Mast cell activation syndrome (MCAS) and mastocytosis are two conditions that affect how mast cells function. There is no cure for these conditions and in most cases they are present because of a genetic predisposition. Treatments focus on improving the dermatological, gastrointestinal, respiratory, and other symptoms that result from overproduction of certain chemical mediators. Antihistamines are one of the most frequently used types of medications for managing these symptoms. The preferred antihistamine for MCAS and mastocytosis is often ketotifen due to its mast cells stabilizing properties.
What are MCAS and Mastocytosis?
MCAS – also called MCAD (mast cell activation disorder): With MCAS there is an excessive release of chemical mediators by mast cells that can lead to chronic health problems. There is not an overproduction of mast cells as there is with mastocytosis. Instead, individuals with MCAS have mast cells that are overactive.
Mastocytosis is a condition that causes abnormal accumulation of mast cells in the skin and internal organs that can include the gastrointestinal tract, respiratory system, and reproductive organs. For children, mastocytosis is usually not serious and the accumulation of mast cells is only in the skin. For adults, however, the condition tends to be noticeable in the bone marrow. There is no therapy that will cure mastocytosis but there are treatments that can effectively reduce symptoms.
Both MCAS and mastocytosis have a similar effect, which is overproduction of chemical mediators. These chemical mediators have vasodilatory, nociceptive, and inflammatory properties. With MCAS there is a normal amount of mast cells that are overproducing these mediators. With mastocystosis there is an above normal amount of mast cells, which leads to an overproduction of the same chemical mediators. The exact cause of these conditions is not known but likely their development is influenced by genetic factors, since a similar gene mutation is found in many cases.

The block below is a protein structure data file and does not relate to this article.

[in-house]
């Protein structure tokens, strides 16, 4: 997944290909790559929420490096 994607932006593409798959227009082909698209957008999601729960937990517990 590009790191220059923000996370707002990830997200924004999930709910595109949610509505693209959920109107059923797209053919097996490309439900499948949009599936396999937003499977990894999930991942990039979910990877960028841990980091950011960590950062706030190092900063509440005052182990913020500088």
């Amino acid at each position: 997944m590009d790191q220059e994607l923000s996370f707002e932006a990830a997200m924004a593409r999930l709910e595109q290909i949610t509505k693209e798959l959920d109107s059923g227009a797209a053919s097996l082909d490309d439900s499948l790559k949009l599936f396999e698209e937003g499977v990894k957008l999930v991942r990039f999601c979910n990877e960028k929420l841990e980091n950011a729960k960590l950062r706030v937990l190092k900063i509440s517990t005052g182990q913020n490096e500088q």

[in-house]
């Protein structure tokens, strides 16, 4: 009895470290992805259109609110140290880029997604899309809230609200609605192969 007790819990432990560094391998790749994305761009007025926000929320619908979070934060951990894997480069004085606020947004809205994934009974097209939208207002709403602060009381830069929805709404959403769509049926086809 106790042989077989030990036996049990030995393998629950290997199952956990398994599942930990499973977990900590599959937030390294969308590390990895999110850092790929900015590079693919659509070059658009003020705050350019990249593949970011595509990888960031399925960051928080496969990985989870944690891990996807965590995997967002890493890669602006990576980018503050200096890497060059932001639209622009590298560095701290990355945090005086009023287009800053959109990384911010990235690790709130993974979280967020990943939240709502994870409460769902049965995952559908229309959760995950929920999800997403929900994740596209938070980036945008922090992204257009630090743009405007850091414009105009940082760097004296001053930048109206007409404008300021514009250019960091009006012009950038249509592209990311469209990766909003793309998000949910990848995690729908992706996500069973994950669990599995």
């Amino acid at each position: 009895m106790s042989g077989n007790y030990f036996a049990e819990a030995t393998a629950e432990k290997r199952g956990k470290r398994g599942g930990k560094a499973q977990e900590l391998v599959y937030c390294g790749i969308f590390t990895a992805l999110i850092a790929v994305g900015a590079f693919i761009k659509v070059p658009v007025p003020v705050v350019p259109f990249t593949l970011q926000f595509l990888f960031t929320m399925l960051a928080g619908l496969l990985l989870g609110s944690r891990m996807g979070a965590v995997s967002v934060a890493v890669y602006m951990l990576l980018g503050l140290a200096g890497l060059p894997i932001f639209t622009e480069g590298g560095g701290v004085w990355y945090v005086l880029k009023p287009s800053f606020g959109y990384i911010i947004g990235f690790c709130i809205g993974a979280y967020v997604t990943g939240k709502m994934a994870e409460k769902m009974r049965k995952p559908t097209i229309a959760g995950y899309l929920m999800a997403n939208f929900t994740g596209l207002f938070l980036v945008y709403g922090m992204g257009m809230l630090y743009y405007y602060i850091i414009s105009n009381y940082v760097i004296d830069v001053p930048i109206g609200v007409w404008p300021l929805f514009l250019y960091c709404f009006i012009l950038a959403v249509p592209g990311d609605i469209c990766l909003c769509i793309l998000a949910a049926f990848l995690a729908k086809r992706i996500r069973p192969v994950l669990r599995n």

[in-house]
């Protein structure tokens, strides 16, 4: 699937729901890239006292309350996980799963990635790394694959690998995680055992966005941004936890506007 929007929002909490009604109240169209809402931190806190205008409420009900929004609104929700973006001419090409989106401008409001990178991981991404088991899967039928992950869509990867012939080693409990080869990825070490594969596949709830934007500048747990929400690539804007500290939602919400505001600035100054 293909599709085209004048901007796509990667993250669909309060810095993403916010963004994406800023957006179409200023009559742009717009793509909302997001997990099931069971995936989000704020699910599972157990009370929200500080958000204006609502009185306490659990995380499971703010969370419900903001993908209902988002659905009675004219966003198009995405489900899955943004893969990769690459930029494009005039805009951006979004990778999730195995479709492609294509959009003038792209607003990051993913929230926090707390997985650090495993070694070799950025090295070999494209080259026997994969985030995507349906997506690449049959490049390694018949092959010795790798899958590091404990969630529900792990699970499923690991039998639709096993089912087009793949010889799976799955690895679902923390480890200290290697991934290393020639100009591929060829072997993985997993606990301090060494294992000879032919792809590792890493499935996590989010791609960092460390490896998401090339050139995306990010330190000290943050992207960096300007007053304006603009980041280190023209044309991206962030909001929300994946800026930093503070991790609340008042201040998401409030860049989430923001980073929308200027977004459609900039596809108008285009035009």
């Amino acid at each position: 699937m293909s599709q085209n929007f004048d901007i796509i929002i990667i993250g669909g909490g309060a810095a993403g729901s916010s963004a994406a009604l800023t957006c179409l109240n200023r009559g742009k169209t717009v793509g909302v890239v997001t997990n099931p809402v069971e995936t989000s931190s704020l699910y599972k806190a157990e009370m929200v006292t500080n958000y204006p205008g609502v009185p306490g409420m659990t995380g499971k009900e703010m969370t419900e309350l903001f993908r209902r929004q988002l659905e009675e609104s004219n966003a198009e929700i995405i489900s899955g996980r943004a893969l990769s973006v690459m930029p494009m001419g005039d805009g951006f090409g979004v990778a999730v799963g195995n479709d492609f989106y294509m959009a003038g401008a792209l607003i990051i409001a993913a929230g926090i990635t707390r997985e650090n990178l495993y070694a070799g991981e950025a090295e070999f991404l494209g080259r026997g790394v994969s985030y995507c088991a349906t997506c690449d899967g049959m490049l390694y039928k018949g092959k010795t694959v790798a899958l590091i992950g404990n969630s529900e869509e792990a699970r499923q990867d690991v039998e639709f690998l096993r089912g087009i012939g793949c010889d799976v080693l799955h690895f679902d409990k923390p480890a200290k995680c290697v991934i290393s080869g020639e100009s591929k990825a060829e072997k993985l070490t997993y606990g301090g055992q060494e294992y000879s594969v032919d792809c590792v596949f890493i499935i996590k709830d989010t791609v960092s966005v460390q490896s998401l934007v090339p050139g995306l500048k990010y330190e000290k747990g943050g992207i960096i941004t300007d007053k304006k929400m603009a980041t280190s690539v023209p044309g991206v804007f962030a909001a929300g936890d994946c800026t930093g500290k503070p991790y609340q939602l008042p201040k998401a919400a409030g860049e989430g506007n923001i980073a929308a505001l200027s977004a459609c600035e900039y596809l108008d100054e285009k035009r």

Symptoms of MCAS and Mastocytosis
Symptoms of mast cell conditions may include:
- Flushed or pale skin
- Nausea, diarrhea
- Wheezing, coughing
- Increased heart rate
Triggers for MCAS and Mastocytosis
Symptoms of MCAS and mastocytosis can be triggered by a variety of sources including stimuli like heat, cold, chemicals, scents, and bacteria as well as by factors like stress and certain medications. Some ingredients that are in commercial medications like soy and gluten may trigger symptoms. A medication can be made by our compounding pharmacy with certain ingredients removed that may cause a flare-up of symptoms.
Ketotifen for Treating Mast Cell Conditions
Treatment with anti-histamines helps reduce symptoms of MCAS and mastocytosis. Antihistamines inhibit the inflammatory response that causes overproduction of chemical mediators. Ketotifen is a first-generation H1 antihistamine that is particularly useful for treating mast cell conditions because it also acts as a mast cell stabilizer. It has been used for many years to treat allergic conditions and to prevent asthma attacks. Studies have shown that ketotifen inhibits exocytosis in mast cells and can be effective at low doses of 1mg. It is also able to treat some symptoms that other anti-histamines do not like bone pain.
How to Get Ketotifen Capsules
Ketotifen is sold under multiple brand names in other countries. One of the more popular brand names is Zaditen. In the U.S., ketotifen is available in a solution indicated for ophthalmic use called Zaditor, but there is no commercially available capsule form of the medication. Ketotifen capsules must be obtained from a compounding pharmacy with a prescription in the United States. At our pharmacy we compound ketotifen in 0.5mg, 1mg, and 2mg capsules. The most common prescription we see for adults and older children is 1mg taken twice daily and for children 0.5mg twice daily. We are able to ship ketotifen capsules to most states with a prescription.